Diane Sanfilippo: Good stuff. {singing} Hot Pockets.

Liz Wolfe: The guy that could be funny without being completely disgusting.

Diane Sanfilippo: {laughing} My favorite in the Kale clip is he’s talking about how you need to cover it in cayenne pepper and bury it in the ground. {laughing}

Liz Wolfe: {laughing}

Diane Sanfilippo: That’s how you make it taste good.

Liz Wolfe: That’s about the extent of it.

Diane Sanfilippo: {singing} Hot Pockets.

Suddenly have acne eating paleo [15:29]

Liz Wolfe: Alright, moving right along. Listener questions. We got to these kind of quickly this week. I feel like people only have, you know, like maybe 27 minutes of us just talking. Might be a record.

Diane Sanfilippo: Maybe. I actually think it was around 15, so go us. Another virtual high five. We’re getting so efficient. We’re becoming efficiency experts. That’s the thing.

Liz Wolfe: You know, my husband loves efficiency. He literally has his Master’s degree in some kind of efficiency genre.

Diane Sanfilippo: There’s a whole book about that. Forget it, I can’t even think about it.

Liz Wolfe: He talks about how efficient UPS is all the time.

Diane Sanfilippo: {laughs}

Liz Wolfe: He’s like, no, they love logistics. They’re so efficient!

Diane Sanfilippo: He’s like, already a 65-year-old man.

Liz Wolfe: Oh, I love him so much.

Diane Sanfilippo: {laughs}

Liz Wolfe: Alright. Next question. Or, first question. Suddenly have acne eating paleo. Paleo harder. Just paleo harder! I’m kidding. Alright, Jesse says, “First of all, love the show! I look forward to listening to your podcast every week, and I especially love the goofy humor. I'm a 35-year-old male who's been Primal/paleo since January of this year. Overall I love it, I've lost weight, and lost the general bloating/crappy feeling associated with carbs. However, I have started to get zits. It's gotten progressively worse, to the point now when I would say I officially have acne (the nice BIG red ones).

I have never had acne my entire life, including my teen years. Now suddenly, at 35 and when starting on paleo, my face began to break out. I've developed an obsessive routine (or so says my wife). I wash twice daily with a chemical cleanser and also apply a gel which contains salicylic acid, and that seems to hold it in check, not make it better. If I skip a day of the routine, within a few days my face is noticeably worse.

I really love the way I eat now, and don't want to go the prescription drug route; do you have any tips for me? I do not exercise and generally get about 8-10 hours of sleep per night. I am also not supplementing. On the macro-nutrient level, I generally keep carbs between 50-70 grams daily, around 100 grams a day of fat, and around 90 grams of protein. I am strict about eating primal with the exception of my one delicious vice which is beer 2-4 times a week. I go organic wherever possible, and the animal products I eat are all pastured, grass fed, etc. I consume dairy but always get grass-fed organic dairy products, and raw wherever possible, which doesn't happen too often.”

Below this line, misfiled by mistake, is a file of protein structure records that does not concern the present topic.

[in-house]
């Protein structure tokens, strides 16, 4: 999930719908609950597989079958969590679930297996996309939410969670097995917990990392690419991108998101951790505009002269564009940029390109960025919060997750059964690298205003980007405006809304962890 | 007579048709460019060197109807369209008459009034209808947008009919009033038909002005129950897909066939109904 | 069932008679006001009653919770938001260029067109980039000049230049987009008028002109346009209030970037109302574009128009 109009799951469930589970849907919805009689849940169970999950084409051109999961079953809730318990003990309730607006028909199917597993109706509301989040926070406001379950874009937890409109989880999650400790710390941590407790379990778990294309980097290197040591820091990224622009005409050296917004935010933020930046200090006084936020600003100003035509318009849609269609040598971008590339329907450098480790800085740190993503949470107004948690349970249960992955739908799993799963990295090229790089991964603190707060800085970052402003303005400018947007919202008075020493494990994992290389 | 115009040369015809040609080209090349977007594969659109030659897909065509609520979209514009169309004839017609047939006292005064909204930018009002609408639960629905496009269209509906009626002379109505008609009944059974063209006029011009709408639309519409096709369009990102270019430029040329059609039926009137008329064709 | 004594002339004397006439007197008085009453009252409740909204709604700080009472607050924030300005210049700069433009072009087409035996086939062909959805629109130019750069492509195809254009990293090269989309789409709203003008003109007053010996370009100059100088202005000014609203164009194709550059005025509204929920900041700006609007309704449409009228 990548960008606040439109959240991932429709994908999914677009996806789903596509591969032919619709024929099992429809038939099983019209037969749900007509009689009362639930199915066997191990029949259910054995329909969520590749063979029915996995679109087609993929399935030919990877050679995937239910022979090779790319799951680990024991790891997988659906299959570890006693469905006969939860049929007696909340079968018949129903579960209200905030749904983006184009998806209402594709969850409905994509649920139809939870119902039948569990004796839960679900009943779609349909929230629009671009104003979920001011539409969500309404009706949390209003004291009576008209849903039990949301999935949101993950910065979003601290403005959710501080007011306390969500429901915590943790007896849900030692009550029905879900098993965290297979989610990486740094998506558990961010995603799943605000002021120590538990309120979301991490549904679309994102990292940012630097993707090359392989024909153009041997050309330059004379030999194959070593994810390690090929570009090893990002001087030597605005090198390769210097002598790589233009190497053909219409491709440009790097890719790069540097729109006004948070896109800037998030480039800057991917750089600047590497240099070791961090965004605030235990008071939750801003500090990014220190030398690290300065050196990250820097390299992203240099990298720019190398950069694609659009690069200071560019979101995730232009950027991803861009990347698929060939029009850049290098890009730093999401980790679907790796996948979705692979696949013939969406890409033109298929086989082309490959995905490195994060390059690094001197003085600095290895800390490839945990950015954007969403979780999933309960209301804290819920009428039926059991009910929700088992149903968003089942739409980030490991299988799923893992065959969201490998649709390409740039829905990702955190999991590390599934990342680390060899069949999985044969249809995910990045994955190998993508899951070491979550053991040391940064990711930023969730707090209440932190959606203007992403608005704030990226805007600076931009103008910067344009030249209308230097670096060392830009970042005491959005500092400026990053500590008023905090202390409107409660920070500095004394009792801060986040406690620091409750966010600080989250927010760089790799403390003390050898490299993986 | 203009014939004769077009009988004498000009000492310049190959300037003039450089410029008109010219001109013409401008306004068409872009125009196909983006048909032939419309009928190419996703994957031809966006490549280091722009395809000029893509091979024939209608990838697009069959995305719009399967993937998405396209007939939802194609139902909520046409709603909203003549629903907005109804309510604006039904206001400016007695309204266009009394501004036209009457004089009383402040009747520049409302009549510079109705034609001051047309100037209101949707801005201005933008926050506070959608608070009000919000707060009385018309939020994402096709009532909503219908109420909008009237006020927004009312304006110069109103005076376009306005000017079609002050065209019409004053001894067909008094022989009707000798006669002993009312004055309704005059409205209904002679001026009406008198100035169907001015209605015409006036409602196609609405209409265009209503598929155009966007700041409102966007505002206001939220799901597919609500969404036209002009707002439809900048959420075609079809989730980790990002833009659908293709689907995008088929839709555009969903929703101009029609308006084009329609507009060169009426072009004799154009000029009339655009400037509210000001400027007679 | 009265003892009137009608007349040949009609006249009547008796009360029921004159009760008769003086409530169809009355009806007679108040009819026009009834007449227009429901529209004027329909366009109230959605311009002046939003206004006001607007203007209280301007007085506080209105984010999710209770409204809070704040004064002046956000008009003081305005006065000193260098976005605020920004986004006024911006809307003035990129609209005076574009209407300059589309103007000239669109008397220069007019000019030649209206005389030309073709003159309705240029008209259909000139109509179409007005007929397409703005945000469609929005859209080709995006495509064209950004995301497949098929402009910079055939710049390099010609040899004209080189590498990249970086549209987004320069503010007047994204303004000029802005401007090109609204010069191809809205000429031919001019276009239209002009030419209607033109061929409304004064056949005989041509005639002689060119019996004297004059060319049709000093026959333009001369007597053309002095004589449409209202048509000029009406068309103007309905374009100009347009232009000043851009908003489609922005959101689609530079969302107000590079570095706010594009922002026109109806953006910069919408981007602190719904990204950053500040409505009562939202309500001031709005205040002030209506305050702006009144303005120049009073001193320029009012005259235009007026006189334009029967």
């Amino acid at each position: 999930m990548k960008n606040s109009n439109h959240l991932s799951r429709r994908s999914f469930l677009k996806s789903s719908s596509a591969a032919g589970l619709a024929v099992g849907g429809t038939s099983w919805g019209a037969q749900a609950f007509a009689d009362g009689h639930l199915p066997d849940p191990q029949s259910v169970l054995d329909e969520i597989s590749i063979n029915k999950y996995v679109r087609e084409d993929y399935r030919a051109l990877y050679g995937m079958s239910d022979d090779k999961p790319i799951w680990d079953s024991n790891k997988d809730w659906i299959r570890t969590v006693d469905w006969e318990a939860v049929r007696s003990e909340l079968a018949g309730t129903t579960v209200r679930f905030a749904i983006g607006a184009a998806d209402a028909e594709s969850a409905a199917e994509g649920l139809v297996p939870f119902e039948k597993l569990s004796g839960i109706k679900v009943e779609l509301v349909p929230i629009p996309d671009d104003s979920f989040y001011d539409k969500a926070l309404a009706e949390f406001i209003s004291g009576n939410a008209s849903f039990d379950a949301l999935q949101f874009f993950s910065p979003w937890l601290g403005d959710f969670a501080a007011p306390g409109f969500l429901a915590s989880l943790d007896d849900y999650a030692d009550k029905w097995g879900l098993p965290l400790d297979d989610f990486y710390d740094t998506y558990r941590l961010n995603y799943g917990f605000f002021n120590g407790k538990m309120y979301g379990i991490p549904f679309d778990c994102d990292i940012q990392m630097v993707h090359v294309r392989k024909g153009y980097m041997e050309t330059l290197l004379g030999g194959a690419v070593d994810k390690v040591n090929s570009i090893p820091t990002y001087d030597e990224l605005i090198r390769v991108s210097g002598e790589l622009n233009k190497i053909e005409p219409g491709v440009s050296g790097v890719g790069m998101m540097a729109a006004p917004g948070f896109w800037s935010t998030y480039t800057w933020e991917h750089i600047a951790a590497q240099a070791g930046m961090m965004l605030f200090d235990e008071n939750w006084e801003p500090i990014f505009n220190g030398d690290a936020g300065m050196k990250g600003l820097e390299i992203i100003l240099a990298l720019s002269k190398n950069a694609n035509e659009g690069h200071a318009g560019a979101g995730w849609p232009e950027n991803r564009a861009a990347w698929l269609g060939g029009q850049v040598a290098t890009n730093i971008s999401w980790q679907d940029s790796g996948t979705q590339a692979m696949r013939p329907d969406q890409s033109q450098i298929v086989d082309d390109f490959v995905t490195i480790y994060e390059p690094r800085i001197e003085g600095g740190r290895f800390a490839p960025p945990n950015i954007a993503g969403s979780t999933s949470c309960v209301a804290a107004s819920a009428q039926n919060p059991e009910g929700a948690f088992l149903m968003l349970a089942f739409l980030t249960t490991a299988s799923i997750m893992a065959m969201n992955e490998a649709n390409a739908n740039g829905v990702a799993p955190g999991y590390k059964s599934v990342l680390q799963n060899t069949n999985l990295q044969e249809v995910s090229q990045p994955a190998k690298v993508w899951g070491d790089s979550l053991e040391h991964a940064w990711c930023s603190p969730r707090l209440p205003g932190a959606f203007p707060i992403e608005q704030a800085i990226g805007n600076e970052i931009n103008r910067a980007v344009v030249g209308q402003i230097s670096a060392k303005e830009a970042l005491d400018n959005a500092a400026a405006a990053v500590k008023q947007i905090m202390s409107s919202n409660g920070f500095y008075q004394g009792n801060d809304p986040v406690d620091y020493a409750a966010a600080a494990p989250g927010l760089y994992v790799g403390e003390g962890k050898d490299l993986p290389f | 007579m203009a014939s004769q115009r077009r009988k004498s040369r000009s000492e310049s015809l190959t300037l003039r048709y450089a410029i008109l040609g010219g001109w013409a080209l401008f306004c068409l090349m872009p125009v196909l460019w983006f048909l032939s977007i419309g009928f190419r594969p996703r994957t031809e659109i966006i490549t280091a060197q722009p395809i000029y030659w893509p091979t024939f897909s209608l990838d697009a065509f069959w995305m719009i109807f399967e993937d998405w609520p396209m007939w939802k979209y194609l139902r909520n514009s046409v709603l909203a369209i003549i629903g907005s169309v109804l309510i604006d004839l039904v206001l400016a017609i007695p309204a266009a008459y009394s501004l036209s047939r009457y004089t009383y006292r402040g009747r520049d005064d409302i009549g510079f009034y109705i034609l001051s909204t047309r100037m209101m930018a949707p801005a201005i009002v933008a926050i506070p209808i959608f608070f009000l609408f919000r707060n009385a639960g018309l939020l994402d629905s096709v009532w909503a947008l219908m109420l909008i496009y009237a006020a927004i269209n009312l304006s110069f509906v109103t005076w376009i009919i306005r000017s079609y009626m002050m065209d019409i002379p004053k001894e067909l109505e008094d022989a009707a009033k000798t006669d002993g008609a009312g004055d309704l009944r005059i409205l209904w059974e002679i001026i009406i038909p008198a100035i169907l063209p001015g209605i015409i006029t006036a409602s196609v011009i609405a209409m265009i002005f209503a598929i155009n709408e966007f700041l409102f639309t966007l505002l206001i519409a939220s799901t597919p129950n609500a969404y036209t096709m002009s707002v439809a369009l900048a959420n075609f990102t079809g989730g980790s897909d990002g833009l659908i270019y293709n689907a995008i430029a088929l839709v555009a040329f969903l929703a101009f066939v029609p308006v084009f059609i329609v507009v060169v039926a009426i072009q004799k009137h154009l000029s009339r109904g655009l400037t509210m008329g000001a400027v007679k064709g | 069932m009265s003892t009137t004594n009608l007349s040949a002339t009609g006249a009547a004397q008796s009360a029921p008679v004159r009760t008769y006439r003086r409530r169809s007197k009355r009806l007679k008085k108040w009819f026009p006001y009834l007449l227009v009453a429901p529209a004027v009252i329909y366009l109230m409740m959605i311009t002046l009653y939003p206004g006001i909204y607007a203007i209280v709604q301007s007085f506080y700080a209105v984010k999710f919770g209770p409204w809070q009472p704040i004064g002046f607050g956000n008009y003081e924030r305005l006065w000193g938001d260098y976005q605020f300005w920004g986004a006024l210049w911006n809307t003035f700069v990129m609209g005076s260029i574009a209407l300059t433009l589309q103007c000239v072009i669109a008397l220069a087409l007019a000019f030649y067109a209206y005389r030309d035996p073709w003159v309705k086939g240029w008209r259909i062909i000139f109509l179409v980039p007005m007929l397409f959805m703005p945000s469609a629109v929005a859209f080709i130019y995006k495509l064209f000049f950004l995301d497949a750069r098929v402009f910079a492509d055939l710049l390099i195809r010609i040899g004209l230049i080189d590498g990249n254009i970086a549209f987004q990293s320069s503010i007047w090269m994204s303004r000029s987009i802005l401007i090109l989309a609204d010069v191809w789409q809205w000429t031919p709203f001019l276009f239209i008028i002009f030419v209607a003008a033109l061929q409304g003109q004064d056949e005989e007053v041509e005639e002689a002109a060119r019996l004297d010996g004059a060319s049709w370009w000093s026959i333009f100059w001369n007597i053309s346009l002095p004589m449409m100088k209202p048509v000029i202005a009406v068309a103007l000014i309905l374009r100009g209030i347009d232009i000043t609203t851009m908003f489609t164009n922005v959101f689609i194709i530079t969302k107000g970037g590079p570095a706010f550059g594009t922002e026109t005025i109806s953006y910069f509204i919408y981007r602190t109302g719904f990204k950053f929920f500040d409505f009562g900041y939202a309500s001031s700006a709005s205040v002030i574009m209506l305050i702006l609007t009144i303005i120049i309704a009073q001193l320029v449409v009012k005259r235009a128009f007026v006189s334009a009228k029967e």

So I’m kind of curious what he ate before. What he’s transitioning from.

Diane Sanfilippo: I’m actually doing some math really quickly, and I’ll get back to you in a second with my little calculator here.

Liz Wolfe: Ok.

Diane Sanfilippo: But I’m trying to calculate how much he’s eating, because very immediately it doesn’t sound like he’s eating enough, but I’ll get back to you.

Liz Wolfe: Ok. Yeah, well we don’t know how tall, or how much he weighs. If he weighs 105 pounds… If he’s Mickey Rooney, it’s probably fine. So my curiosity was, what is he coming from? So if we just want to talk straight up, what people add when they go paleo/primal that maybe they weren’t eating as much of before, Diane and I were talking about this earlier, the two most possible additions would be an excess of nuts, or adding dairy when perhaps you weren’t eating dairy before. Maybe you cut it out completely because you felt like it was disgusting, and then you realized that grass-fed, raw, full fat dairy was a totally different ballgame versus what was kind of available in your food spectrum before. And those things can definitely contribute to some skin issues.

35 is also a pretty decent time for hormonal changes absent a change in diet, so it could be just this perfect storm, the two could be completely unrelated. We really don’t know that for sure, only Jesse could give some thought to this and see what he things.
What I’m wondering is, really, what kind of significant swings in dietary intake happened with this switch? So did he go from low-fat raw vegan, to this, or is he eating much healthier, like Standard American Diet to paleo/primal, but maybe eating dramatically fewer carbs? Or much more fat than before, and more than he can handle?

Even eating much more protein than before, which, depending on where it came from, this may be a heck of a lot more protein than he was eating before. Of course protein itself isn’t inherently bad, of course it’s not, and is nothing to fear. But it is a building block, and sometimes depending on what’s going on inside the body, it could potentially drive some acne. I don’t want to freak anybody out over that, but it’s just one of those things, depending on where you’re coming from beforehand.